is a comprehensive and authoritative presentation of the current state of brain-computer interface (BCI) research and development. This book is accessible to readers with basic undergraduate-level background in biology, physics, and mathematics, and is aimed at scientists, engineers, and clinicians at all levels from advanced undergraduates upward. Its uniquely comprehensive and balanced

The book can serve as the basis for graduate-level courses in BCI research and development, and as a resource for experienced BCI researchers or others interested in BCI research and its applications. The book’s goal is to provide a diverse range of readers with the broad knowledge needed to interact productively with others from the many disciplines involved in BCI research and development. By enabling people from many different disciplines to work together effectively, this book makes a unique and important contribution to a burgeoning new research field.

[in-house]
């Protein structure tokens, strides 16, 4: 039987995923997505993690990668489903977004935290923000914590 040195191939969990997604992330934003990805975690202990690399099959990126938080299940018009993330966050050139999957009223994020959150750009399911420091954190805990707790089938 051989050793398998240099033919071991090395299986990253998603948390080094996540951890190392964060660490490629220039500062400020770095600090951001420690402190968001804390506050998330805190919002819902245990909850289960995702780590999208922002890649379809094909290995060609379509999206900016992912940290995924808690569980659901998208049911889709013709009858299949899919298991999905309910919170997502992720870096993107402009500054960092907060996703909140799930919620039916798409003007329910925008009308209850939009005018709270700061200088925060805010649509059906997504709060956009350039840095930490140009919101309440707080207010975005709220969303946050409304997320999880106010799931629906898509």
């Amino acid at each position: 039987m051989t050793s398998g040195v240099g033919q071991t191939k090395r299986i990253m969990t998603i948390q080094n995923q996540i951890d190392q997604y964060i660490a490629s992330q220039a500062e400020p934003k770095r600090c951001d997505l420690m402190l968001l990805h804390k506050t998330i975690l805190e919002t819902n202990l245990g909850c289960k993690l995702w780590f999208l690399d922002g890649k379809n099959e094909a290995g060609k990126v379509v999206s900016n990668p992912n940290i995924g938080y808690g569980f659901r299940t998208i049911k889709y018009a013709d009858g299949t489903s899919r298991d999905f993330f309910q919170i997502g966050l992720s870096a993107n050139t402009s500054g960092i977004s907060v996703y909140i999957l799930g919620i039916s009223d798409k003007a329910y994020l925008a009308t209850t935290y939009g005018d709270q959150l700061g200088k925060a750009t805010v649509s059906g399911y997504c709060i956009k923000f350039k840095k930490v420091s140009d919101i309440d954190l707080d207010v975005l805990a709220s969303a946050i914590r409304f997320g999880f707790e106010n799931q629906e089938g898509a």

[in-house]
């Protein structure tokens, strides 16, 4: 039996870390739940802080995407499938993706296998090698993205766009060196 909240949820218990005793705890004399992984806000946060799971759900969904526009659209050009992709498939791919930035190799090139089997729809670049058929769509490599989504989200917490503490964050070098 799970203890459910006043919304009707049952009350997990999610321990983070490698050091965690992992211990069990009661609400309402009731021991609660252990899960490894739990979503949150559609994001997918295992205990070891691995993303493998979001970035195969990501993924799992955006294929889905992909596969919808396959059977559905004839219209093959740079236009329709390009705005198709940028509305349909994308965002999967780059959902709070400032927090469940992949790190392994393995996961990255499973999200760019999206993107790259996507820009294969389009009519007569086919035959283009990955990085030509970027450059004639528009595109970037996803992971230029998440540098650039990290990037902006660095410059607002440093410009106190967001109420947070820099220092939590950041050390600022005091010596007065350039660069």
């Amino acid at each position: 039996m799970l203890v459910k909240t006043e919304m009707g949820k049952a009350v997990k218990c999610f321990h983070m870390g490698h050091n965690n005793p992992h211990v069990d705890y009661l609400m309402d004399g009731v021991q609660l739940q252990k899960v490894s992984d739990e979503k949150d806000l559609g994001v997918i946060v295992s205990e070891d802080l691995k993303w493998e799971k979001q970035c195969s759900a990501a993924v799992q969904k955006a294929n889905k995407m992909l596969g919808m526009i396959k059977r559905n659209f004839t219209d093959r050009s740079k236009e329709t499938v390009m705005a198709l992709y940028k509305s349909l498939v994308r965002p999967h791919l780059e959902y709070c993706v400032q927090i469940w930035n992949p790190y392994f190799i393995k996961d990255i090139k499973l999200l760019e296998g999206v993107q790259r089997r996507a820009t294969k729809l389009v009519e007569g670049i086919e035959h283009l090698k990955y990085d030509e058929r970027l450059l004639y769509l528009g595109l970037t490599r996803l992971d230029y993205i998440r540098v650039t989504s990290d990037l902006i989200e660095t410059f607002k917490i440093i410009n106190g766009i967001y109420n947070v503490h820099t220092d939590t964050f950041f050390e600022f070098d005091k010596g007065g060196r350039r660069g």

New from
Principles and Practice
Edited by Jonathan R. Wolpaw and Elizabeth Winter Wolpaw
Brain-Computer Interfaces
| 424 pages | 9780195388855 | $135.00/$99.00
New from

BCI Hardware and Software
J. Adam Wilson, Christoph Guger, and
Gerwin Schalk

BCI Operating Protocols
Steven G. Mason, Brendan Z. Allison, and
Jonathan R. Wolpaw

BCI Applications
Jane E. Huggins and Debra Zeitlin


BCIs that Use P300 Event-Related
Eric W. Sellers, Yael Arbel, and
Emanuel Donchin

BCIs that Use Sensorimotor Rhythms
Gert Pfurtscheller and Dennis J. McFarland

BCIs that Use Steady-State Visual
Evoked Potentials or Slow
Cortical Potentials
Brendan Z. Allison, Josef Faller, and
Christa Neuper

BCIs that Use Electrocorticographic
(ECoG) Activity
Gerwin Schalk

BCIs that Use Signals Recorded in
Motor Cortex
John P. Donoghue

BCIs that Use Signals Recorded in
Parietal or Premotor Cortex
Hansjörg Scherberger

BCIs that Use Brain Metabolic Signals
Ranganatha Sitaram, Sangkyung Lee,
and Niels Birbaumer

BCI Users and Their Needs
Leigh R. Hochberg and Kim D. Anderson